Are Christians siding against Israel?
"With increasing frequency it is Israel, rather than Yasser Arafat's regime, that Christians choose to blame," claims Yossi Klein Halevi in a Los Angeles Times op-ed piece.

But Halevi, a Jerusalem Post writer and author of At the Entrance to the Garden of Eden: A Jew's Search for God With Christians and Muslims in the Holy Land and Memoirs of a Jewish Extremist, is careful to explain that he's talking about mainline Christians, not evangelicals. "On the face of it, an anti-Israel stance among liberal Christian churches is understandable," he says. "The natural tendency of Jesus' followers, after all, is to side with the underdog. And in this conflict, the underdog seems to be the Palestinians. We Israelis, though, are convinced that we're the underdog. That's because Israel doesn't only confront relatively powerless Palestinians but 22 Arab dictatorships, some armed with unconventional weapons."

Unconditional support for the Palestinians not only "undermines the credibility of Jewish proponents of dialogue and jeopardizes our historic reconciliation," it risks "inadvertently reawakening old anti-Semitic instincts that, since the Holocaust, much of Christianity has tried to uproot."

What's more, Halevi says, automatic criticism of Israel puts Mideast Christians in danger. "Rather than condemning the Palestinian Authority for using Beit Jala as a cover from which to terrorize Israeli civilians, mainline churches have blamed Israel for trying to defend its citizens. In so doing, the churches only encourage the Tanzim: Evoking Christian outrage against Israel is one reason why they chose Beit Jala in the first place."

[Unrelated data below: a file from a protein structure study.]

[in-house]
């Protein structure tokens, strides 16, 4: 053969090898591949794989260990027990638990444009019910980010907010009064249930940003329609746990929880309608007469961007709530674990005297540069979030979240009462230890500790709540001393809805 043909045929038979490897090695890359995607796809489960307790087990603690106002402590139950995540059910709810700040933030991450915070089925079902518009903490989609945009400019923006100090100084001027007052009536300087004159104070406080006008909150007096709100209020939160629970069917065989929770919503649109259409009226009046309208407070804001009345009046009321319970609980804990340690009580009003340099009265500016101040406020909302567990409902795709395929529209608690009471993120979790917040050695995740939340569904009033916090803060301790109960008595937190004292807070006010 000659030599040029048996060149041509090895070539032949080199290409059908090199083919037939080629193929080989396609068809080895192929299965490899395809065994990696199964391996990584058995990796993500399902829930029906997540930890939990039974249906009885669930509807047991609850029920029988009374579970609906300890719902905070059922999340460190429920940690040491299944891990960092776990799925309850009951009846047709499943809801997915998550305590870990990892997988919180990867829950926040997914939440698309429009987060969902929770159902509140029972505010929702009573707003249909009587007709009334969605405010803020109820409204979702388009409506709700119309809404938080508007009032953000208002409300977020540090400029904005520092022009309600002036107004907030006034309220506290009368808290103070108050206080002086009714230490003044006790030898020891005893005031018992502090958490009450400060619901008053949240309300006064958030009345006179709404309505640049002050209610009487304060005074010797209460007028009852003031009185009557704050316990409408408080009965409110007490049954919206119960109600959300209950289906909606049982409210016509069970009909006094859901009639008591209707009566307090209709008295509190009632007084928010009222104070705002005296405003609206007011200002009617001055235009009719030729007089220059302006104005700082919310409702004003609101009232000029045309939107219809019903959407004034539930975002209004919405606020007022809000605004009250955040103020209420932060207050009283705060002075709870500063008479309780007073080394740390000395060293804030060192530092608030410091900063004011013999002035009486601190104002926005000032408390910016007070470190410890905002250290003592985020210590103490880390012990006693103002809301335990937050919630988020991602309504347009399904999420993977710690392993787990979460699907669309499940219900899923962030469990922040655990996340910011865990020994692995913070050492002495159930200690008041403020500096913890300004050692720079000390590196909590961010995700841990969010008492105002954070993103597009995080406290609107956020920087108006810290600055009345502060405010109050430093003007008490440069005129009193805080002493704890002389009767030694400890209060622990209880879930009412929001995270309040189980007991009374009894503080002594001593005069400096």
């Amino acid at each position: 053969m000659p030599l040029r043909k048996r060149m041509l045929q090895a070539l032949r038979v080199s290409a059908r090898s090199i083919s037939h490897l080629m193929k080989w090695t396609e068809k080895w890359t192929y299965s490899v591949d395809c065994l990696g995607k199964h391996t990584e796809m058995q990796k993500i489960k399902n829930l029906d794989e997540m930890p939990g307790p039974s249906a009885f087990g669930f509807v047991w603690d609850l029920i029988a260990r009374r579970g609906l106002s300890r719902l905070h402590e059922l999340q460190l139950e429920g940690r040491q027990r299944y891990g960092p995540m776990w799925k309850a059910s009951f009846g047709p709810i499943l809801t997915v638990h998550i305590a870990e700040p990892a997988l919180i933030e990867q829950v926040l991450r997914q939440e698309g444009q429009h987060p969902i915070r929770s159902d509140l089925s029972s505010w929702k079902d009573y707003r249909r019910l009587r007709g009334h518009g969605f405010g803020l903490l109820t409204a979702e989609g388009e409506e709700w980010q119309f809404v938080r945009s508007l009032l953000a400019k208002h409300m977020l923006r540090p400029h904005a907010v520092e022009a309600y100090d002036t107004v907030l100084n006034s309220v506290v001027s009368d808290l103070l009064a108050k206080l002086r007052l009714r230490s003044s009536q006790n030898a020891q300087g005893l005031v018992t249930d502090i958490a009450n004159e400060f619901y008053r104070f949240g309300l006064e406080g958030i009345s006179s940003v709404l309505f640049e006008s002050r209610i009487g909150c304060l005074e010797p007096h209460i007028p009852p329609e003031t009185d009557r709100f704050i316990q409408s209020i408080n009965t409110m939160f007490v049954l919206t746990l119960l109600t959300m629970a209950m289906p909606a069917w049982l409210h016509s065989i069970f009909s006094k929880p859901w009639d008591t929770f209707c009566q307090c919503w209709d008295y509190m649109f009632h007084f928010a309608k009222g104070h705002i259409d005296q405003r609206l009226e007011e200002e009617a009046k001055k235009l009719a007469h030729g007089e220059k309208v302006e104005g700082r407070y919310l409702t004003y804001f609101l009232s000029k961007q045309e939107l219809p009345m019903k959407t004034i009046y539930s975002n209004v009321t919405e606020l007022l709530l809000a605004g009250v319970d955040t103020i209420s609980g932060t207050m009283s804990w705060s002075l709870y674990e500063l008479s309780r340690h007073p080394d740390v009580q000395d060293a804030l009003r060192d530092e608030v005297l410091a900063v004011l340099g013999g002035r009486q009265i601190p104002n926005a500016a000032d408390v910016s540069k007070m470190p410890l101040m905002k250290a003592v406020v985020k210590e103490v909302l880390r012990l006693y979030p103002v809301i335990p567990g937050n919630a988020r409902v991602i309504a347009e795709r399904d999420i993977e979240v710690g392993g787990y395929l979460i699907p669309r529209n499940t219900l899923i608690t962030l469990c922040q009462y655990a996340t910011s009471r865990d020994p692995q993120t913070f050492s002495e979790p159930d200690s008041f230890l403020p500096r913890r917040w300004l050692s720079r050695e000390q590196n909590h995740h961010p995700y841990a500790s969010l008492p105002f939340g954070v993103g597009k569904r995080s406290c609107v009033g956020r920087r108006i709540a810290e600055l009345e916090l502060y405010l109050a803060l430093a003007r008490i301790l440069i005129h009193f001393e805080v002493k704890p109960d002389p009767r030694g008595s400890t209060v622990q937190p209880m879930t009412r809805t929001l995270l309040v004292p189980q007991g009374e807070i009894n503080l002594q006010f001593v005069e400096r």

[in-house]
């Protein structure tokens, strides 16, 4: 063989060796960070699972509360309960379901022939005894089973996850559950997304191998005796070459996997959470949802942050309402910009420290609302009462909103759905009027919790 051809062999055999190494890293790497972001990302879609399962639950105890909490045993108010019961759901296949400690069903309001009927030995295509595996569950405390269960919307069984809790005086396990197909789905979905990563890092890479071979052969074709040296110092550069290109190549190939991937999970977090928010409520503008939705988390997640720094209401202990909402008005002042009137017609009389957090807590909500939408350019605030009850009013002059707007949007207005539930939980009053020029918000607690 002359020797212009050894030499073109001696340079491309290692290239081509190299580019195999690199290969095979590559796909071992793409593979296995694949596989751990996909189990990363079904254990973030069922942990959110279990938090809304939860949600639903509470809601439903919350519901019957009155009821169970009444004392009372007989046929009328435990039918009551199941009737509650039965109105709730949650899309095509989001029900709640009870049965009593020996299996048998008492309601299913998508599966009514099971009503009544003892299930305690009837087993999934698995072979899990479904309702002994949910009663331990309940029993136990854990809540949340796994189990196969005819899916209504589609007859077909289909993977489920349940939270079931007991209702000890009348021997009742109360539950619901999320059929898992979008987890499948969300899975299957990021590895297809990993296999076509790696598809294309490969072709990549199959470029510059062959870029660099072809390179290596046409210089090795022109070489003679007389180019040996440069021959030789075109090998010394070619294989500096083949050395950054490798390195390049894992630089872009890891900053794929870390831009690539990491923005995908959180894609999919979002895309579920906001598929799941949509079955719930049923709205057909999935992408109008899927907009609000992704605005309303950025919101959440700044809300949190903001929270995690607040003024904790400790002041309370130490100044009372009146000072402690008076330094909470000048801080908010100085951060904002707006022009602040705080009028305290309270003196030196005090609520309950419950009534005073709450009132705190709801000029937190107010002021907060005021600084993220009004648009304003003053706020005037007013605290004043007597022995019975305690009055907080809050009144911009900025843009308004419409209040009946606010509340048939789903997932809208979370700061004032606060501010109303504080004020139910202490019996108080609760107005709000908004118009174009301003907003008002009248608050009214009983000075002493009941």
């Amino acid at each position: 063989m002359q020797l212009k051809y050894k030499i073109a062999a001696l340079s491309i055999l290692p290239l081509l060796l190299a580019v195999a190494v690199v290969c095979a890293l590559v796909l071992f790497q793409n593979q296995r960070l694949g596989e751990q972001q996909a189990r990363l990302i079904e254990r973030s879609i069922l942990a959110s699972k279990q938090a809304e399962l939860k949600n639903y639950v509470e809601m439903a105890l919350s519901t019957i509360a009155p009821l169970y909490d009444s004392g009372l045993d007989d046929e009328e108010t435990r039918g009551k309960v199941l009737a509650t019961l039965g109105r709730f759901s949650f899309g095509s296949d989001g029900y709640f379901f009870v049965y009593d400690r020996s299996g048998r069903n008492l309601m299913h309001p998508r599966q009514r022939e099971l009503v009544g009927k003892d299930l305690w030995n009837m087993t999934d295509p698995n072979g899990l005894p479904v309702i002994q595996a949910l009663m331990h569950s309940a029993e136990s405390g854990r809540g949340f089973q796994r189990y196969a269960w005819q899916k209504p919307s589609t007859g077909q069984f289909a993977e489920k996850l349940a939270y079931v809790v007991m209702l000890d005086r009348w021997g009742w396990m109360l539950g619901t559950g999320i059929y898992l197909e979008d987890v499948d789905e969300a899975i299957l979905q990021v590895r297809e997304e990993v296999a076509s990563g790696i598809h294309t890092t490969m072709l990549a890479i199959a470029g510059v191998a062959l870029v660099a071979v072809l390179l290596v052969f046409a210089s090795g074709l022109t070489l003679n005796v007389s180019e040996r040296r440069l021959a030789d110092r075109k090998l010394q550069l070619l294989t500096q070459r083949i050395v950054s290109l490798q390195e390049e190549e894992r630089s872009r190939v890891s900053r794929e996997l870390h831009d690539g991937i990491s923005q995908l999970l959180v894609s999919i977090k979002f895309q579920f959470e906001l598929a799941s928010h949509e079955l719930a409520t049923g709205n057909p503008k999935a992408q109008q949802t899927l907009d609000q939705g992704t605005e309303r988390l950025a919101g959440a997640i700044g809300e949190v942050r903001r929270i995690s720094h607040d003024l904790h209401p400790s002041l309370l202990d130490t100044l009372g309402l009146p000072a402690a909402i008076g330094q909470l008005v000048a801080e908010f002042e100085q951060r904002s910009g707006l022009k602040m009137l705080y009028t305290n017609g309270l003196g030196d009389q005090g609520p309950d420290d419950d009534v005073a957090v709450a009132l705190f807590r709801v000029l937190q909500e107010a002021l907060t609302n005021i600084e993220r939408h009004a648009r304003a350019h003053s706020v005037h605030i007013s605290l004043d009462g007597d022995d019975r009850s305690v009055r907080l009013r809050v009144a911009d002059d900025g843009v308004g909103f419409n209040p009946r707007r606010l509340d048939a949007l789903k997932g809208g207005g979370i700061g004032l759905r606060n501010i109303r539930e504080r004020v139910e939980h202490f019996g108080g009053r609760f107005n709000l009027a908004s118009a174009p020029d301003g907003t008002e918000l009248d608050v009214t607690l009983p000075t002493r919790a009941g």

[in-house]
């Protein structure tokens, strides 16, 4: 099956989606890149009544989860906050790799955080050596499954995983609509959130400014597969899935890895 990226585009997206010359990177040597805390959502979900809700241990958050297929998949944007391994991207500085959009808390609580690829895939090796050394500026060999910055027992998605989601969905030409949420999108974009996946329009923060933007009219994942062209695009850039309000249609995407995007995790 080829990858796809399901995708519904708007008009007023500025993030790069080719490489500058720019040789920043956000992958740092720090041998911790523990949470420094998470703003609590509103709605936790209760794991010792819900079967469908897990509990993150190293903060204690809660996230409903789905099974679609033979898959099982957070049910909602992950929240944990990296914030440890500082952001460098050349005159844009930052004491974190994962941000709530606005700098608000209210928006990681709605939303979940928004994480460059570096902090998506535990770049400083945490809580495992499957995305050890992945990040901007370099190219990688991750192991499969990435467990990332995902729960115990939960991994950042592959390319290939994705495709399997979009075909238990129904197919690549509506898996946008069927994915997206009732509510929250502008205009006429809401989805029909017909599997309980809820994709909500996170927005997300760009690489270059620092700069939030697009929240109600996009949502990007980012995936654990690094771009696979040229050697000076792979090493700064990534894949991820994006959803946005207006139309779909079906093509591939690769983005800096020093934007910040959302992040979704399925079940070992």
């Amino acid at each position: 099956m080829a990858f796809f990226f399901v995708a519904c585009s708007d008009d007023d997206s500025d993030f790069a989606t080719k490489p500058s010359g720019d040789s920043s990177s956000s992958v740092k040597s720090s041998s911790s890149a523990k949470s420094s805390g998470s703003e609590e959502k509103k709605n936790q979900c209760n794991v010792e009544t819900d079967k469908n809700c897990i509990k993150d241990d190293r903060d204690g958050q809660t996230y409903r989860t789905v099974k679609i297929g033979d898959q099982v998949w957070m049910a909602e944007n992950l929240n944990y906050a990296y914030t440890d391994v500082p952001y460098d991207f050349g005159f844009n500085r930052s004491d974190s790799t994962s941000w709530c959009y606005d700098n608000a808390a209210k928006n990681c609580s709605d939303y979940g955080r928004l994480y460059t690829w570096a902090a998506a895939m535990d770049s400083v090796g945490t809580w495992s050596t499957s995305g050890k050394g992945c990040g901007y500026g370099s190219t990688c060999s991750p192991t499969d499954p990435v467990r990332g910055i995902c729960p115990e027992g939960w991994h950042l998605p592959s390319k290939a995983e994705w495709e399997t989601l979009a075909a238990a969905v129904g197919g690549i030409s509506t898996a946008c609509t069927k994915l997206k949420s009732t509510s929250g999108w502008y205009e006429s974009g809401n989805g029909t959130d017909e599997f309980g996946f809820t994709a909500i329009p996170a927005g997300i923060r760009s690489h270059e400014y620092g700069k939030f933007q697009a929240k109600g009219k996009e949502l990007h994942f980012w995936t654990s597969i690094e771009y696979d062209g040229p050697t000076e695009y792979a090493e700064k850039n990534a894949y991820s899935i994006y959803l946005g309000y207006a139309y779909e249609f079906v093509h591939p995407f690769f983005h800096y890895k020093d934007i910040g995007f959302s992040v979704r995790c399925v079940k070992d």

But Rod Dreher of National Review Online paints a different picture. "Tens of millions of Protestant Christians … tend to back Israel with an uncritical fervor that exceeds that of even some American Jews." More specifically, he says, these supporters are dispensationalist evangelicals, "many of whom fervently believe God has granted the Jewish people a divine right to rule over historic Palestine." The article covers most of the same territory of Christianity Today's Oct. 5, 1998, cover story, "How Evangelicals Became Israel's Best Friend." Dreher, who laments the popularity of the Left Behind novels among his fellow Roman Catholics, says Palestinian Christians feel abandoned by their American evangelical brethren.

Meanwhile, reports the Associated Press, Catholic officials' calls for the withdrawal of Israeli troops "appeared to be straining delicate relations between Israel and the Vatican." Catholics (and other Christians) are particularly upset with damage to the Church of the Nativity and other Bethlehem churches. Fire broke out at the traditional site of Jesus' birth as Palestinians and Israelis fought a brief battle. Stories of how the blaze started differ radically, and the media blackout and propaganda war mean you shouldn't believe everything you read. Nevertheless, everyone agrees that a Palestinian policeman is dead, two Israeli soldiers are wounded, and part of the church compound is damaged. Franciscan priest David Jaeger, a convert from Judaism who is part of the Vatican's team of holy site custodians, said the attack violates "every canon of human decency. It shreds the credibility of the people who launched it."

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